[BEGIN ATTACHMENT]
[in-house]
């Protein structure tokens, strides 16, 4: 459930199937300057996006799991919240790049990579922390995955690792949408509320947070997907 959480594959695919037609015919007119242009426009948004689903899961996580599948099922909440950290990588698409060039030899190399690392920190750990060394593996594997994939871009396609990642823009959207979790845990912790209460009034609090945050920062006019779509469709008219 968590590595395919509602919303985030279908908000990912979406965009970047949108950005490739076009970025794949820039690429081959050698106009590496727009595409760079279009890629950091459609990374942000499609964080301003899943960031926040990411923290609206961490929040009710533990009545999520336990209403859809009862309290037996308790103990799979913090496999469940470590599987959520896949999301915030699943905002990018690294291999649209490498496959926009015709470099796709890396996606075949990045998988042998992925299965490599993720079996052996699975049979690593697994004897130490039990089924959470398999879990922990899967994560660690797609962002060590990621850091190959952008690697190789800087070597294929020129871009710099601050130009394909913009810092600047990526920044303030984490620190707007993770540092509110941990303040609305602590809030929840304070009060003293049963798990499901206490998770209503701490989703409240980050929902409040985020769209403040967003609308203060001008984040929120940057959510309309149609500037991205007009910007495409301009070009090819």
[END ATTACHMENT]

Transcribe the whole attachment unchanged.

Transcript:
[in-house]
């Protein structure tokens, strides 16, 4: 459930199937300057996006799991919240790049990579922390995955690792949408509320947070997907 959480594959695919037609015919007119242009426009948004689903899961996580599948099922909440950290990588698409060039030899190399690392920190750990060394593996594997994939871009396609990642823009959207979790845990912790209460009034609090945050920062006019779509469709008219 968590590595395919509602919303985030279908908000990912979406965009970047949108950005490739076009970025794949820039690429081959050698106009590496727009595409760079279009890629950091459609990374942000499609964080301003899943960031926040990411923290609206961490929040009710533990009545999520336990209403859809009862309290037996308790103990799979913090496999469940470590599987959520896949999301915030699943905002990018690294291999649209490498496959926009015709470099796709890396996606075949990045998988042998992925299965490599993720079996052996699975049979690593697994004897130490039990089924959470398999879990922990899967994560660690797609962002060590990621850091190959952008690697190789800087070597294929020129871009710099601050130009394909913009810092600047990526920044303030984490620190707007993770540092509110941990303040609305602590809030929840304070009060003293049963798990499901206490998770209503701490989703409240980050929902409040985020769209403040967003609308203060001008984040929120940057959510309309149609500037991205007009910007495409301009070009090819």